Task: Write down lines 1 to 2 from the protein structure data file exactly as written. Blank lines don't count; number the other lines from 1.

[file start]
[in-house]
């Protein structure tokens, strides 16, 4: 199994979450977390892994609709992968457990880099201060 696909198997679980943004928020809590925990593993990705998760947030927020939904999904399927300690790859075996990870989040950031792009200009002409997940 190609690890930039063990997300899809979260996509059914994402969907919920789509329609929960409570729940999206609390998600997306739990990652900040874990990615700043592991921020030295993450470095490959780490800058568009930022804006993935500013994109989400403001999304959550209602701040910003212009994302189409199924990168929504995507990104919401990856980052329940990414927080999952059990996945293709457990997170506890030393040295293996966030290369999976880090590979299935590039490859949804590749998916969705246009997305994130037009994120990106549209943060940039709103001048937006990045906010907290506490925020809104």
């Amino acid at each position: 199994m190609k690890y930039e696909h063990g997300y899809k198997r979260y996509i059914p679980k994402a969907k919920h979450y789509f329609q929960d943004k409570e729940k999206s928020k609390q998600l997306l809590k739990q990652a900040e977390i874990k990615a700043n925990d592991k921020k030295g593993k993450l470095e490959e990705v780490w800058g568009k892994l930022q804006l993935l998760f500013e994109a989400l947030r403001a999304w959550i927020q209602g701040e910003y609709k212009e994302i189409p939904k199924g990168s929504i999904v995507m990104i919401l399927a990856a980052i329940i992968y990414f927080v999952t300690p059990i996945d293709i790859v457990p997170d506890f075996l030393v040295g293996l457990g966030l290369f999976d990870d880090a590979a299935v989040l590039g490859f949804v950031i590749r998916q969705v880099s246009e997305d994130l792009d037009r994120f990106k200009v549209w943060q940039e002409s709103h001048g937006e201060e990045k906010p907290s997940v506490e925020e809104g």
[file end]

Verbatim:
[in-house]
């Protein structure tokens, strides 16, 4: 199994979450977390892994609709992968457990880099201060 696909198997679980943004928020809590925990593993990705998760947030927020939904999904399927300690790859075996990870989040950031792009200009002409997940 190609690890930039063990997300899809979260996509059914994402969907919920789509329609929960409570729940999206609390998600997306739990990652900040874990990615700043592991921020030295993450470095490959780490800058568009930022804006993935500013994109989400403001999304959550209602701040910003212009994302189409199924990168929504995507990104919401990856980052329940990414927080999952059990996945293709457990997170506890030393040295293996966030290369999976880090590979299935590039490859949804590749998916969705246009997305994130037009994120990106549209943060940039709103001048937006990045906010907290506490925020809104």